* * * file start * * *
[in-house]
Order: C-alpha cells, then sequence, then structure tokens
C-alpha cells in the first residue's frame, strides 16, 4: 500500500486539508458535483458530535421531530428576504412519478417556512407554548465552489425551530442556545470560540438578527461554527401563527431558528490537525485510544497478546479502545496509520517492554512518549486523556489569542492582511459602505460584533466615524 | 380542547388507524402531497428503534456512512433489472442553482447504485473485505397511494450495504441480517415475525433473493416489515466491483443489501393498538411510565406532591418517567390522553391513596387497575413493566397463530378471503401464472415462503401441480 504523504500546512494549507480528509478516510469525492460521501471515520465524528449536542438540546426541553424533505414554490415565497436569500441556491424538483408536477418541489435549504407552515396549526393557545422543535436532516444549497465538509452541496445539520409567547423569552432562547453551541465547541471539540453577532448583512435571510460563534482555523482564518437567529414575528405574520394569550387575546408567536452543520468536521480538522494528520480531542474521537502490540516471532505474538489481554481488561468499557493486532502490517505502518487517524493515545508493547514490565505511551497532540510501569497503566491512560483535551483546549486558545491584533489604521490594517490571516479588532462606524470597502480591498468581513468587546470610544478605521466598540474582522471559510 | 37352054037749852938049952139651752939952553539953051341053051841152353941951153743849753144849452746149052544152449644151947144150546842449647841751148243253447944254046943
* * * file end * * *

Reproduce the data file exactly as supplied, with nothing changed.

[in-house]
Order: C-alpha cells, then sequence, then structure tokens
C-alpha cells in the first residue's frame, strides 16, 4: 500500500486539508458535483458530535421531530428576504412519478417556512407554548465552489425551530442556545470560540438578527461554527401563527431558528490537525485510544497478546479502545496509520517492554512518549486523556489569542492582511459602505460584533466615524 | 380542547388507524402531497428503534456512512433489472442553482447504485473485505397511494450495504441480517415475525433473493416489515466491483443489501393498538411510565406532591418517567390522553391513596387497575413493566397463530378471503401464472415462503401441480 504523504500546512494549507480528509478516510469525492460521501471515520465524528449536542438540546426541553424533505414554490415565497436569500441556491424538483408536477418541489435549504407552515396549526393557545422543535436532516444549497465538509452541496445539520409567547423569552432562547453551541465547541471539540453577532448583512435571510460563534482555523482564518437567529414575528405574520394569550387575546408567536452543520468536521480538522494528520480531542474521537502490540516471532505474538489481554481488561468499557493486532502490517505502518487517524493515545508493547514490565505511551497532540510501569497503566491512560483535551483546549486558545491584533489604521490594517490571516479588532462606524470597502480591498468581513468587546470610544478605521466598540474582522471559510 | 37352054037749852938049952139651752939952553539953051341053051841152353941951153743849753144849452746149052544152449644151947144150546842449647841751148243253447944254046943